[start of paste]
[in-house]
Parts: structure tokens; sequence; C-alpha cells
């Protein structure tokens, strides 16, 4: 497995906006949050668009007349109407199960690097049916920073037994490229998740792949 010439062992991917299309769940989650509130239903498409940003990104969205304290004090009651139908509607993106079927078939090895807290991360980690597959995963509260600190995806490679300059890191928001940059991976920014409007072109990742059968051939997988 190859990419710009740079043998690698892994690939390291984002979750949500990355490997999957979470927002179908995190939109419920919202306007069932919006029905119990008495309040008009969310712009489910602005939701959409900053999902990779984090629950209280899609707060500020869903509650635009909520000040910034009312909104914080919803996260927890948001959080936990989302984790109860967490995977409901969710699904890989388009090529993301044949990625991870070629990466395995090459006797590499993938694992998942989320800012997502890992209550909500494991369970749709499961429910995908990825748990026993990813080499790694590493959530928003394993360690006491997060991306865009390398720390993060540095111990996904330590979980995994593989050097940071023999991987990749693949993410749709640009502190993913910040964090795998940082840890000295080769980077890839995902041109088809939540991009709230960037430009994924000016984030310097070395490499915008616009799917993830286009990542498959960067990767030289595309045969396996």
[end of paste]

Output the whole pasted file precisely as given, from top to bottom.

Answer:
[in-house]
Parts: structure tokens; sequence; C-alpha cells
């Protein structure tokens, strides 16, 4: 497995906006949050668009007349109407199960690097049916920073037994490229998740792949 010439062992991917299309769940989650509130239903498409940003990104969205304290004090009651139908509607993106079927078939090895807290991360980690597959995963509260600190995806490679300059890191928001940059991976920014409007072109990742059968051939997988 190859990419710009740079043998690698892994690939390291984002979750949500990355490997999957979470927002179908995190939109419920919202306007069932919006029905119990008495309040008009969310712009489910602005939701959409900053999902990779984090629950209280899609707060500020869903509650635009909520000040910034009312909104914080919803996260927890948001959080936990989302984790109860967490995977409901969710699904890989388009090529993301044949990625991870070629990466395995090459006797590499993938694992998942989320800012997502890992209550909500494991369970749709499961429910995908990825748990026993990813080499790694590493959530928003394993360690006491997060991306865009390398720390993060540095111990996904330590979980995994593989050097940071023999991987990749693949993410749709640009502190993913910040964090795998940082840890000295080769980077890839995902041109088809939540991009709230960037430009994924000016984030310097070395490499915008616009799917993830286009990542498959960067990767030289595309045969396996």